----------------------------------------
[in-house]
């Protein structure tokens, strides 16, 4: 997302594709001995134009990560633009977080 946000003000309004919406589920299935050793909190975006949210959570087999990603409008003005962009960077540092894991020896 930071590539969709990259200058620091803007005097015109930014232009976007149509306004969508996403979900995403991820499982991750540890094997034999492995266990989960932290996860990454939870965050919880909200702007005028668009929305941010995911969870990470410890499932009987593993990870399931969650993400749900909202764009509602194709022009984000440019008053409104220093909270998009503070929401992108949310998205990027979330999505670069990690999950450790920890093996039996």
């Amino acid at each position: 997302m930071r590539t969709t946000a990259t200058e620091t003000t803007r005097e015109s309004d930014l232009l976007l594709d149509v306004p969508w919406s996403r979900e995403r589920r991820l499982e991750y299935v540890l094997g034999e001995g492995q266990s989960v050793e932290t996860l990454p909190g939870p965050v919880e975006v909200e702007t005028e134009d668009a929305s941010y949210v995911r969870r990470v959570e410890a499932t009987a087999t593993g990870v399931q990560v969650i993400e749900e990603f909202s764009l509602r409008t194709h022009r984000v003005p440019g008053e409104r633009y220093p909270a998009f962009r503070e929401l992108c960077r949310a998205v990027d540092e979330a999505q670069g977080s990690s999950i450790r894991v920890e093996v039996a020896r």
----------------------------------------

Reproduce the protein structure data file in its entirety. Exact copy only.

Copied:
[in-house]
């Protein structure tokens, strides 16, 4: 997302594709001995134009990560633009977080 946000003000309004919406589920299935050793909190975006949210959570087999990603409008003005962009960077540092894991020896 930071590539969709990259200058620091803007005097015109930014232009976007149509306004969508996403979900995403991820499982991750540890094997034999492995266990989960932290996860990454939870965050919880909200702007005028668009929305941010995911969870990470410890499932009987593993990870399931969650993400749900909202764009509602194709022009984000440019008053409104220093909270998009503070929401992108949310998205990027979330999505670069990690999950450790920890093996039996």
């Amino acid at each position: 997302m930071r590539t969709t946000a990259t200058e620091t003000t803007r005097e015109s309004d930014l232009l976007l594709d149509v306004p969508w919406s996403r979900e995403r589920r991820l499982e991750y299935v540890l094997g034999e001995g492995q266990s989960v050793e932290t996860l990454p909190g939870p965050v919880e975006v909200e702007t005028e134009d668009a929305s941010y949210v995911r969870r990470v959570e410890a499932t009987a087999t593993g990870v399931q990560v969650i993400e749900e990603f909202s764009l509602r409008t194709h022009r984000v003005p440019g008053e409104r633009y220093p909270a998009f962009r503070e929401l992108c960077r949310a998205v990027d540092e979330a999505q670069g977080s990690s999950i450790r894991v920890e093996v039996a020896r």